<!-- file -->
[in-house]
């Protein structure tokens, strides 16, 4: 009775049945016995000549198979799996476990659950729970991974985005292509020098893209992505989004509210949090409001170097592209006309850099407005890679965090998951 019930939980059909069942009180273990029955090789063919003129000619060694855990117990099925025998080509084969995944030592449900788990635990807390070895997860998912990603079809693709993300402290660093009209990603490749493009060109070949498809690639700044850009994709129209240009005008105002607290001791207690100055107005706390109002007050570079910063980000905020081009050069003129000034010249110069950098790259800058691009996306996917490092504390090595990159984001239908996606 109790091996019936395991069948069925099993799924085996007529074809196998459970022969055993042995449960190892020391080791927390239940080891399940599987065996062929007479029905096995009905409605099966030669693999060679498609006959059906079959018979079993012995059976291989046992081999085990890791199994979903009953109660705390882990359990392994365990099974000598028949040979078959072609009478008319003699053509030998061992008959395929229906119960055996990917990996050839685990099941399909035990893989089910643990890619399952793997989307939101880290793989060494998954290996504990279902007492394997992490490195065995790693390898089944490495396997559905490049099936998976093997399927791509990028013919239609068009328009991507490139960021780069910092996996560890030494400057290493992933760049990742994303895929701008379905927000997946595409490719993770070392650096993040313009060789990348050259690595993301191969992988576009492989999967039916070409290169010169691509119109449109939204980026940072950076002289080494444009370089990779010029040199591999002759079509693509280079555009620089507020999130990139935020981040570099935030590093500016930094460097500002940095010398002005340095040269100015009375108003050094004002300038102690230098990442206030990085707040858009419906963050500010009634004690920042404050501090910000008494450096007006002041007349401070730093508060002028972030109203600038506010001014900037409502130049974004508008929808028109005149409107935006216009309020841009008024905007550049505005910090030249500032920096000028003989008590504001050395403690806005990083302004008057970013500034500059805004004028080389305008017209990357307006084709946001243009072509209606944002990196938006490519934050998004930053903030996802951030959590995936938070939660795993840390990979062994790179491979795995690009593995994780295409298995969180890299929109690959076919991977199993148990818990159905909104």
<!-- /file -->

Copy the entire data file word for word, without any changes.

[in-house]
């Protein structure tokens, strides 16, 4: 009775049945016995000549198979799996476990659950729970991974985005292509020098893209992505989004509210949090409001170097592209006309850099407005890679965090998951 019930939980059909069942009180273990029955090789063919003129000619060694855990117990099925025998080509084969995944030592449900788990635990807390070895997860998912990603079809693709993300402290660093009209990603490749493009060109070949498809690639700044850009994709129209240009005008105002607290001791207690100055107005706390109002007050570079910063980000905020081009050069003129000034010249110069950098790259800058691009996306996917490092504390090595990159984001239908996606 109790091996019936395991069948069925099993799924085996007529074809196998459970022969055993042995449960190892020391080791927390239940080891399940599987065996062929007479029905096995009905409605099966030669693999060679498609006959059906079959018979079993012995059976291989046992081999085990890791199994979903009953109660705390882990359990392994365990099974000598028949040979078959072609009478008319003699053509030998061992008959395929229906119960055996990917990996050839685990099941399909035990893989089910643990890619399952793997989307939101880290793989060494998954290996504990279902007492394997992490490195065995790693390898089944490495396997559905490049099936998976093997399927791509990028013919239609068009328009991507490139960021780069910092996996560890030494400057290493992933760049990742994303895929701008379905927000997946595409490719993770070392650096993040313009060789990348050259690595993301191969992988576009492989999967039916070409290169010169691509119109449109939204980026940072950076002289080494444009370089990779010029040199591999002759079509693509280079555009620089507020999130990139935020981040570099935030590093500016930094460097500002940095010398002005340095040269100015009375108003050094004002300038102690230098990442206030990085707040858009419906963050500010009634004690920042404050501090910000008494450096007006002041007349401070730093508060002028972030109203600038506010001014900037409502130049974004508008929808028109005149409107935006216009309020841009008024905007550049505005910090030249500032920096000028003989008590504001050395403690806005990083302004008057970013500034500059805004004028080389305008017209990357307006084709946001243009072509209606944002990196938006490519934050998004930053903030996802951030959590995936938070939660795993840390990979062994790179491979795995690009593995994780295409298995969180890299929109690959076919991977199993148990818990159905909104």